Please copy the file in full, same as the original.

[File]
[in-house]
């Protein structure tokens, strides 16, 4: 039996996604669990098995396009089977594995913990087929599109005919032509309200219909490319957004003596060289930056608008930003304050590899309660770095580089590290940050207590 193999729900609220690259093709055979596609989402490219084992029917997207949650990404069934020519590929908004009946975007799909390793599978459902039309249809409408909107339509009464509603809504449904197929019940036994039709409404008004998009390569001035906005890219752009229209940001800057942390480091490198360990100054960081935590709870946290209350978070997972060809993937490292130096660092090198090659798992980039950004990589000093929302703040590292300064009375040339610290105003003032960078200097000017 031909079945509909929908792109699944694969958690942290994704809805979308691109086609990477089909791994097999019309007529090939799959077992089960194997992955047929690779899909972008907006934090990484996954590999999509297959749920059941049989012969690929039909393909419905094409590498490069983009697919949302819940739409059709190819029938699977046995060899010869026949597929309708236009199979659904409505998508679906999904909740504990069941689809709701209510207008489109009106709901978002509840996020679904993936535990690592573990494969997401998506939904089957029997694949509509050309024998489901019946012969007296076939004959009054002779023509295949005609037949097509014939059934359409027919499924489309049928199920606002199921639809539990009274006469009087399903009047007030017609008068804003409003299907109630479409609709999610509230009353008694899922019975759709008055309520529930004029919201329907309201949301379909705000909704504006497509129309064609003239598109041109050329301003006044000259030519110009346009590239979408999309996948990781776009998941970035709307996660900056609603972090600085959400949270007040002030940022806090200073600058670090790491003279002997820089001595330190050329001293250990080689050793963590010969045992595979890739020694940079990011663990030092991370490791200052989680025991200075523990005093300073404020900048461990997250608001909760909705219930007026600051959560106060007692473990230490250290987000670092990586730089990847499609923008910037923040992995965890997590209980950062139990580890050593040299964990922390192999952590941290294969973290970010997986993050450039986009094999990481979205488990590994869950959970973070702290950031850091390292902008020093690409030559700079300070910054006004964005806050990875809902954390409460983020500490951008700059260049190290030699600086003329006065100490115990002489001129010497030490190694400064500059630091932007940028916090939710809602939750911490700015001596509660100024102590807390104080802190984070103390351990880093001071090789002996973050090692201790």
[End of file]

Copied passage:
[in-house]
């Protein structure tokens, strides 16, 4: 039996996604669990098995396009089977594995913990087929599109005919032509309200219909490319957004003596060289930056608008930003304050590899309660770095580089590290940050207590 193999729900609220690259093709055979596609989402490219084992029917997207949650990404069934020519590929908004009946975007799909390793599978459902039309249809409408909107339509009464509603809504449904197929019940036994039709409404008004998009390569001035906005890219752009229209940001800057942390480091490198360990100054960081935590709870946290209350978070997972060809993937490292130096660092090198090659798992980039950004990589000093929302703040590292300064009375040339610290105003003032960078200097000017 031909079945509909929908792109699944694969958690942290994704809805979308691109086609990477089909791994097999019309007529090939799959077992089960194997992955047929690779899909972008907006934090990484996954590999999509297959749920059941049989012969690929039909393909419905094409590498490069983009697919949302819940739409059709190819029938699977046995060899010869026949597929309708236009199979659904409505998508679906999904909740504990069941689809709701209510207008489109009106709901978002509840996020679904993936535990690592573990494969997401998506939904089957029997694949509509050309024998489901019946012969007296076939004959009054002779023509295949005609037949097509014939059934359409027919499924489309049928199920606002199921639809539990009274006469009087399903009047007030017609008068804003409003299907109630479409609709999610509230009353008694899922019975759709008055309520529930004029919201329907309201949301379909705000909704504006497509129309064609003239598109041109050329301003006044000259030519110009346009590239979408999309996948990781776009998941970035709307996660900056609603972090600085959400949270007040002030940022806090200073600058670090790491003279002997820089001595330190050329001293250990080689050793963590010969045992595979890739020694940079990011663990030092991370490791200052989680025991200075523990005093300073404020900048461990997250608001909760909705219930007026600051959560106060007692473990230490250290987000670092990586730089990847499609923008910037923040992995965890997590209980950062139990580890050593040299964990922390192999952590941290294969973290970010997986993050450039986009094999990481979205488990590994869950959970973070702290950031850091390292902008020093690409030559700079300070910054006004964005806050990875809902954390409460983020500490951008700059260049190290030699600086003329006065100490115990002489001129010497030490190694400064500059630091932007940028916090939710809602939750911490700015001596509660100024102590807390104080802190984070103390351990880093001071090789002996973050090692201790």